Dustin J. Palmer(born January 22, 1982) was born, raised, and continues to live in West Texas. From an early age he was writing "stories" on typing paper with pencil and crayons. The outlaws were usually drawn holding money bags with backwards dollar signs on them, the good guys with smoking pistols in their hands and large crooked stars on their chests. At thirteen, using his mother's state of the art word processor, Dustin wrote his first complete short story, depicting himself and his friends surviving a Russian invasion. After that he didn't work much at his writing, even though his highest grades in school and the SATs were in Writing and English. After high school he bounced around from job to job working on sales floors at Sears, back freezers at Walmart, and late nights stocking at a haunted Office Depot, until one day his wife Natasha came across a short story he'd written. With tears in her eyes she said, "I had no idea you could write like this!" and there it was, just the encouragement Dustin had been needing. Two years later, after countless rewrites, edits, plot changes, and late, late, nights(or rather early mornings), Dustin had cranked out his first book.
Today Dustin lives in Lubbock, Tx with his wife and three kids. When not writing he enjoys, fishing, camping, playing pool, gaming, and spending time with his beautiful wife of eight years.
Time Travel Press
on Dec. 25, 2014 :
Not bad, yet disappointing. The plot is fairly interesting, but the dialogs are forced, especially in the first chapter, in the middle of which I was shaking my head and almost stopped reading. It picks up the pace in the second chapter, but the dialogs are still weak. The book would have been much better if the author had asked someone to proofread it, as there are some strange typos and numerous inconsistencies (e.g., using typographical quotation marks in one paragraph and computer quotation marks in another, switching between the two kinds haphazardly).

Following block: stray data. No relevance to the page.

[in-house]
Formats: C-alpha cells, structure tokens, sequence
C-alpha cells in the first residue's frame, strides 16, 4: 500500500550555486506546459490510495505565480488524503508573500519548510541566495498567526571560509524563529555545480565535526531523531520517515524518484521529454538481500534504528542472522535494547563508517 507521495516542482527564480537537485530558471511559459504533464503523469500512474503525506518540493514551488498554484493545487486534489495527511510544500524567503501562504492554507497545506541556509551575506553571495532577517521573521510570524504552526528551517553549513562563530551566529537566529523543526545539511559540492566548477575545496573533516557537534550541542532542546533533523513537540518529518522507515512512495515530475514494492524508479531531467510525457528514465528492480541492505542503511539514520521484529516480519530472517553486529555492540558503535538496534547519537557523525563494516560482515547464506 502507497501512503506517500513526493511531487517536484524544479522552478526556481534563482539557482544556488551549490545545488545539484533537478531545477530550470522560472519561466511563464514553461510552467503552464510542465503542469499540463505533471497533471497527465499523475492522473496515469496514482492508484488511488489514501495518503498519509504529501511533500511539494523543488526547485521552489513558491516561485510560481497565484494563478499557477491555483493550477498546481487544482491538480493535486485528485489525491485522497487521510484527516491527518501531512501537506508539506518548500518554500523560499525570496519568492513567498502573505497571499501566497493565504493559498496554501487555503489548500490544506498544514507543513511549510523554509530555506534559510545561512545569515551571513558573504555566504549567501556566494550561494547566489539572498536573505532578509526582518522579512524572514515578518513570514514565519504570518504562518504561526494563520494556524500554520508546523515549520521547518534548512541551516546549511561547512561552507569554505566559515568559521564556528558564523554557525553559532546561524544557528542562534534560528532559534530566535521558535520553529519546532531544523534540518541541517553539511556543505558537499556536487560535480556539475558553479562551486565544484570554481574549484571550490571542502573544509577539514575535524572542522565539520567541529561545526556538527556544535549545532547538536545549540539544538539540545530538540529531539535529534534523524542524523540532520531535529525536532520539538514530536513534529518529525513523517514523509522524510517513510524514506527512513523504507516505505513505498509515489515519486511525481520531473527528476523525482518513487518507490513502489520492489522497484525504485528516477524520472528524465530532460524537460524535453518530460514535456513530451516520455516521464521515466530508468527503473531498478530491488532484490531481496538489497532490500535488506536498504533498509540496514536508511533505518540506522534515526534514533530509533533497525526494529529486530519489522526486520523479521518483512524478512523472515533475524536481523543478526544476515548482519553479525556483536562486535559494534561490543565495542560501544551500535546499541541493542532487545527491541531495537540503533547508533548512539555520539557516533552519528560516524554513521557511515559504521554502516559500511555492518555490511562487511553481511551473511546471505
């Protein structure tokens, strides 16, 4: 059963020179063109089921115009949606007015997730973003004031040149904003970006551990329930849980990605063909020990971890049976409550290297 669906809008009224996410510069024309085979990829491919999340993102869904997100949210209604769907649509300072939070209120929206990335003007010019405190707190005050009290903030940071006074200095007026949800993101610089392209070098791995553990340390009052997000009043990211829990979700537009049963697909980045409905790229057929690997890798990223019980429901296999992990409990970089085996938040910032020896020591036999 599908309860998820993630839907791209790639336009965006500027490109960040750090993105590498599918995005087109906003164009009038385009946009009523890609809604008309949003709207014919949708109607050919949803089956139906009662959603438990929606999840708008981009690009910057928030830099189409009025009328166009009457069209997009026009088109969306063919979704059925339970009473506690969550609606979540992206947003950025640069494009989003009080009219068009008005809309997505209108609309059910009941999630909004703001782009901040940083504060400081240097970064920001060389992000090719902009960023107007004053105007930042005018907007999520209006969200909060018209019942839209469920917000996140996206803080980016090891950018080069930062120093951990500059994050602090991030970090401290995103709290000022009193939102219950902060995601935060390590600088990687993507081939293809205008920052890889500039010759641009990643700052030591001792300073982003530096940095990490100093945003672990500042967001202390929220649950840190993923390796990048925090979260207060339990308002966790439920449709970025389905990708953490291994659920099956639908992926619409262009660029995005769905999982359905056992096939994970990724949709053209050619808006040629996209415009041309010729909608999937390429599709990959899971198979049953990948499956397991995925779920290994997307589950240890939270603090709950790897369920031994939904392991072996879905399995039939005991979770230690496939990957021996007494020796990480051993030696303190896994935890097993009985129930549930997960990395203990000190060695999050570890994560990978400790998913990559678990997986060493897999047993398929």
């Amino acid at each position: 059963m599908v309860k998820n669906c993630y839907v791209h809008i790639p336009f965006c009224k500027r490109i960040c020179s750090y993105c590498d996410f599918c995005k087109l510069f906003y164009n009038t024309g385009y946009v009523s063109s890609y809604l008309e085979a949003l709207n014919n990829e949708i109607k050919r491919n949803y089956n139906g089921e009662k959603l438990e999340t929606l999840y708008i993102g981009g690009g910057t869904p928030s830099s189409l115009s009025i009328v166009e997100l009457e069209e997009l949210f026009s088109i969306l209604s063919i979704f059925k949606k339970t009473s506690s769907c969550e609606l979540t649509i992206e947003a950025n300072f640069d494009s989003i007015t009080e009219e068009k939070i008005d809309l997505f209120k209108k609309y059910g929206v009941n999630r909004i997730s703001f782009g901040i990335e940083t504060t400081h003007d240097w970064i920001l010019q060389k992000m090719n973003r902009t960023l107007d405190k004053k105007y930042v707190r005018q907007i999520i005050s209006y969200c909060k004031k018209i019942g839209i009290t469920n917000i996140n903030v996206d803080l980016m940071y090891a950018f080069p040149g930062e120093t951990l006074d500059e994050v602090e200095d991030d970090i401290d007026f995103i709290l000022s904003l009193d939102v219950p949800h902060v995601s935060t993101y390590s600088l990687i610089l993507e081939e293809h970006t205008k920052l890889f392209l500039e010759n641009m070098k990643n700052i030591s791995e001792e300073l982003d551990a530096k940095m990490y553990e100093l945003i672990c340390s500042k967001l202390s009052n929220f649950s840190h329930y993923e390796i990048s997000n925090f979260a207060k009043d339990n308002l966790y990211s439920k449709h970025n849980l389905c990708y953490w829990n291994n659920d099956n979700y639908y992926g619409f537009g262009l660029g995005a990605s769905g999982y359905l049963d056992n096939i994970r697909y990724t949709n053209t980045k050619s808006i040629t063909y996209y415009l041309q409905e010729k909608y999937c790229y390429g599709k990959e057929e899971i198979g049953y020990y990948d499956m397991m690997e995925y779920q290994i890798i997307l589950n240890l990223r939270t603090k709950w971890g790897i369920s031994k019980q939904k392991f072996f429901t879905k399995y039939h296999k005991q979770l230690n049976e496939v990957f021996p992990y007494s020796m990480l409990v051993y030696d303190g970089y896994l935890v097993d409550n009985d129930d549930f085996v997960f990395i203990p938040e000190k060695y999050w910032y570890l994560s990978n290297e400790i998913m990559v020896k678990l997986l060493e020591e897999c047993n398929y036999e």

The lack of almost any commas in the book makes it rather hard to read. I often had to re-read many sentences to get the intended meaning by mentally inserting the missing commas, which, if there, would have made the meaning clear without me having to analyze it. Still, it has its potential. Hiring a good editor might even kick it up to a four-star book.
Worst of all, the book has no resolution at the end. As the first book in series, it does not need to resolve everything, but it should have resolved at least some of the things.
Just think of the seven volumes in the Harry Potter series. Each of them had a satisfying resolution of its own subplot, yet most of us were quite happy to keep buying all the volumes as soon as they were published. That satisfaction is completely missing in this volume, so I have no intention of paying for the second book in the series because I expect to be frustrated even more at its end.
All in all, I really don’t want to discourage a fellow writer. I think that a good editor can deal with all the problems in the book and improve on it considerably.
(review of free book)
on Feb. 21, 2013 :
What an awesome read! I don't normally stray to far off the Zombie trail, buuuuut this series is worth it.
Book 4? yes please.
(reviewed long after purchase)